Your question is in the Hamilton Heights category, though your identifying info says you are in Michigan. I am going to assume you are asking about Hamilton Heights in NYC. If that is the case, many of the answers below don't apply because they are not specific to the NYC market which is truly unique.
In NYC if there are not 51% of units in the development sold or in contract, you will not be able to get a mortgage. You can, however, have a signed contract stipulating that when they reach that threshhold, you can close. That is common. Once they hit that thresshold, everyone closes like dominoes.
There are other reasons in NYC why a bank won't lend on a specific building. One is if too many units are rented out and not owner-occupied. Another is if the sponsor has withheld too many units or any other purchaser owns too many units - no individual or entity can own more than 20% of the units.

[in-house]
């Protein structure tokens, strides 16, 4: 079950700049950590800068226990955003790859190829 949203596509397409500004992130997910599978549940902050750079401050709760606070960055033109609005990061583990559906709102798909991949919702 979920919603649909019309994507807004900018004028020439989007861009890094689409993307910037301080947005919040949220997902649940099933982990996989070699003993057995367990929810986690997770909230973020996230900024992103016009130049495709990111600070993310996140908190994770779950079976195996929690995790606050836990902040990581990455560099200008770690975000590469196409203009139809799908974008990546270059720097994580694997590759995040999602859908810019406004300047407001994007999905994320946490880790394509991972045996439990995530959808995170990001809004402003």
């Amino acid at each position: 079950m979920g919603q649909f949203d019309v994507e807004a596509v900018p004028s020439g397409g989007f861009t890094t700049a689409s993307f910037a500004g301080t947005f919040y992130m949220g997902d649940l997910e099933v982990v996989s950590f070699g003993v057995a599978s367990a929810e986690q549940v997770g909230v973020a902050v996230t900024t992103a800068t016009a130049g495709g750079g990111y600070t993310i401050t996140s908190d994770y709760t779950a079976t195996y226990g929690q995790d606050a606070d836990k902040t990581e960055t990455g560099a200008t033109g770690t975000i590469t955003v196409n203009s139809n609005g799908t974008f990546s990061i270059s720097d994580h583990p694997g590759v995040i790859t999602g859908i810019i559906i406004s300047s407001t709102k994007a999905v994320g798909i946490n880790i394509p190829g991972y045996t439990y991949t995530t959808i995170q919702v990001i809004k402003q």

I conditions truly exist where banks won't lend on a specific building, there are other options. One is a portfoliio loan. This is where the bank keeps the loan in-house and does not re-sell the debt on the secondary market. Your rate will be higher and you may need to deposit substantial assets with that lender.
There is a great variety of terrific buying opportunities in the city right now, so if that particular building is not working for you, there are many other great choices. I suggest you work with an experienced, skilled agent who can streamiline your search, negotiate on your behalf and overcome any obstacles along the way.
Hope this helps.
Halstead Property, LLC
Licensed Real Estate Salesperson